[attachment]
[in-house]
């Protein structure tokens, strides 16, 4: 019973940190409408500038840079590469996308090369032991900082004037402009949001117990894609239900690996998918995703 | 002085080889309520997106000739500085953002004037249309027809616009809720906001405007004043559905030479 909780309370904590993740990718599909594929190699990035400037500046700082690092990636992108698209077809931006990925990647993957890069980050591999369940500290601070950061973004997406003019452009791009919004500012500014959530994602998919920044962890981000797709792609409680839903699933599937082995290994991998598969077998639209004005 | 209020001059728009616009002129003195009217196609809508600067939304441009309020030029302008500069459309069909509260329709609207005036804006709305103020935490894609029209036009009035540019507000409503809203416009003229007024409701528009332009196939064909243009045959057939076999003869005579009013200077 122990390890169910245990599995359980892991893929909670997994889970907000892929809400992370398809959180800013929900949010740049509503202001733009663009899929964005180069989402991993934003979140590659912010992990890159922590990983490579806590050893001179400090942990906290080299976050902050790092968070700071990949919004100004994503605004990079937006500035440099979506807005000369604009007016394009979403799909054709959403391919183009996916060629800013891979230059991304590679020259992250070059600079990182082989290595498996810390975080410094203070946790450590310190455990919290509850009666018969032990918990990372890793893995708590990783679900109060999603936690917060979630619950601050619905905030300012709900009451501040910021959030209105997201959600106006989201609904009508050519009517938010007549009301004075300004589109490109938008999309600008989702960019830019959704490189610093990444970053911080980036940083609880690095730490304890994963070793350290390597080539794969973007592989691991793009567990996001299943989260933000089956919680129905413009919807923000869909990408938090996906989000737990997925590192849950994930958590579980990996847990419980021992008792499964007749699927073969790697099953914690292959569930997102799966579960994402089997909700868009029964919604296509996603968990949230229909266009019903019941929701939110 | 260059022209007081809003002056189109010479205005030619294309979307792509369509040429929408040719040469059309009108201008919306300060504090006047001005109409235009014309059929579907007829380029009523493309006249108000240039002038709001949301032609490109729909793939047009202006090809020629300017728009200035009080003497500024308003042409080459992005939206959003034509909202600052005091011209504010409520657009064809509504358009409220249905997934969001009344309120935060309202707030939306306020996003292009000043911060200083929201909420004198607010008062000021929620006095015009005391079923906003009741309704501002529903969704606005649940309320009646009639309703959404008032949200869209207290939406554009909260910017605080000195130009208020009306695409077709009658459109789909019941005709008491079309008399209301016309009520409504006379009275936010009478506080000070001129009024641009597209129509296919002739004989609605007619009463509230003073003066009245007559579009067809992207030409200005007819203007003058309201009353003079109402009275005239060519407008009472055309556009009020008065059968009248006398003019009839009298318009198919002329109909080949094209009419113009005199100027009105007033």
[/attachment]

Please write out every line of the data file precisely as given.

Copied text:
[in-house]
């Protein structure tokens, strides 16, 4: 019973940190409408500038840079590469996308090369032991900082004037402009949001117990894609239900690996998918995703 | 002085080889309520997106000739500085953002004037249309027809616009809720906001405007004043559905030479 909780309370904590993740990718599909594929190699990035400037500046700082690092990636992108698209077809931006990925990647993957890069980050591999369940500290601070950061973004997406003019452009791009919004500012500014959530994602998919920044962890981000797709792609409680839903699933599937082995290994991998598969077998639209004005 | 209020001059728009616009002129003195009217196609809508600067939304441009309020030029302008500069459309069909509260329709609207005036804006709305103020935490894609029209036009009035540019507000409503809203416009003229007024409701528009332009196939064909243009045959057939076999003869005579009013200077 122990390890169910245990599995359980892991893929909670997994889970907000892929809400992370398809959180800013929900949010740049509503202001733009663009899929964005180069989402991993934003979140590659912010992990890159922590990983490579806590050893001179400090942990906290080299976050902050790092968070700071990949919004100004994503605004990079937006500035440099979506807005000369604009007016394009979403799909054709959403391919183009996916060629800013891979230059991304590679020259992250070059600079990182082989290595498996810390975080410094203070946790450590310190455990919290509850009666018969032990918990990372890793893995708590990783679900109060999603936690917060979630619950601050619905905030300012709900009451501040910021959030209105997201959600106006989201609904009508050519009517938010007549009301004075300004589109490109938008999309600008989702960019830019959704490189610093990444970053911080980036940083609880690095730490304890994963070793350290390597080539794969973007592989691991793009567990996001299943989260933000089956919680129905413009919807923000869909990408938090996906989000737990997925590192849950994930958590579980990996847990419980021992008792499964007749699927073969790697099953914690292959569930997102799966579960994402089997909700868009029964919604296509996603968990949230229909266009019903019941929701939110 | 260059022209007081809003002056189109010479205005030619294309979307792509369509040429929408040719040469059309009108201008919306300060504090006047001005109409235009014309059929579907007829380029009523493309006249108000240039002038709001949301032609490109729909793939047009202006090809020629300017728009200035009080003497500024308003042409080459992005939206959003034509909202600052005091011209504010409520657009064809509504358009409220249905997934969001009344309120935060309202707030939306306020996003292009000043911060200083929201909420004198607010008062000021929620006095015009005391079923906003009741309704501002529903969704606005649940309320009646009639309703959404008032949200869209207290939406554009909260910017605080000195130009208020009306695409077709009658459109789909019941005709008491079309008399209301016309009520409504006379009275936010009478506080000070001129009024641009597209129509296919002739004989609605007619009463509230003073003066009245007559579009067809992207030409200005007819203007003058309201009353003079109402009275005239060519407008009472055309556009009020008065059968009248006398003019009839009298318009198919002329109909080949094209009419113009005199100027009105007033």